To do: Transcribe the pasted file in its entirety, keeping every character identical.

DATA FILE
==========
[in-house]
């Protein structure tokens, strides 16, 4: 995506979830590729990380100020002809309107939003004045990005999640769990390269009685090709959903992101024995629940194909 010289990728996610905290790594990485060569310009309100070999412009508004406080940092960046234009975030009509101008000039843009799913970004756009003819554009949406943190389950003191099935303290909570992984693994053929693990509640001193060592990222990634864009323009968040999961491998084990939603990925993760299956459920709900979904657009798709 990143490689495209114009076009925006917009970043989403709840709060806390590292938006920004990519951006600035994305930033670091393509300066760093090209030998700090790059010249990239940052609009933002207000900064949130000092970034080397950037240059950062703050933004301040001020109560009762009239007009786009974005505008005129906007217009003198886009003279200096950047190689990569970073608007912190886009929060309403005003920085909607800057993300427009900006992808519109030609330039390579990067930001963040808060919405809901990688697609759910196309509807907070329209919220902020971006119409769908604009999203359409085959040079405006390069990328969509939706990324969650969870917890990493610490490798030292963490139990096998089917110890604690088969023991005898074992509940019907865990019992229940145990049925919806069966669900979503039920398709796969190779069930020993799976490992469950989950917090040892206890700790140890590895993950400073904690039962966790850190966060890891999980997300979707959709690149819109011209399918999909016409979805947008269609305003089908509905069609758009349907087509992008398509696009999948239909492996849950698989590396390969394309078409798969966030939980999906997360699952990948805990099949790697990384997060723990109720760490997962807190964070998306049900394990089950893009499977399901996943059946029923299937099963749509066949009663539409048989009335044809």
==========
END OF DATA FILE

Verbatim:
[in-house]
């Protein structure tokens, strides 16, 4: 995506979830590729990380100020002809309107939003004045990005999640769990390269009685090709959903992101024995629940194909 010289990728996610905290790594990485060569310009309100070999412009508004406080940092960046234009975030009509101008000039843009799913970004756009003819554009949406943190389950003191099935303290909570992984693994053929693990509640001193060592990222990634864009323009968040999961491998084990939603990925993760299956459920709900979904657009798709 990143490689495209114009076009925006917009970043989403709840709060806390590292938006920004990519951006600035994305930033670091393509300066760093090209030998700090790059010249990239940052609009933002207000900064949130000092970034080397950037240059950062703050933004301040001020109560009762009239007009786009974005505008005129906007217009003198886009003279200096950047190689990569970073608007912190886009929060309403005003920085909607800057993300427009900006992808519109030609330039390579990067930001963040808060919405809901990688697609759910196309509807907070329209919220902020971006119409769908604009999203359409085959040079405006390069990328969509939706990324969650969870917890990493610490490798030292963490139990096998089917110890604690088969023991005898074992509940019907865990019992229940145990049925919806069966669900979503039920398709796969190779069930020993799976490992469950989950917090040892206890700790140890590895993950400073904690039962966790850190966060890891999980997300979707959709690149819109011209399918999909016409979805947008269609305003089908509905069609758009349907087509992008398509696009999948239909492996849950698989590396390969394309078409798969966030939980999906997360699952990948805990099949790697990384997060723990109720760490997962807190964070998306049900394990089950893009499977399901996943059946029923299937099963749509066949009663539409048989009335044809």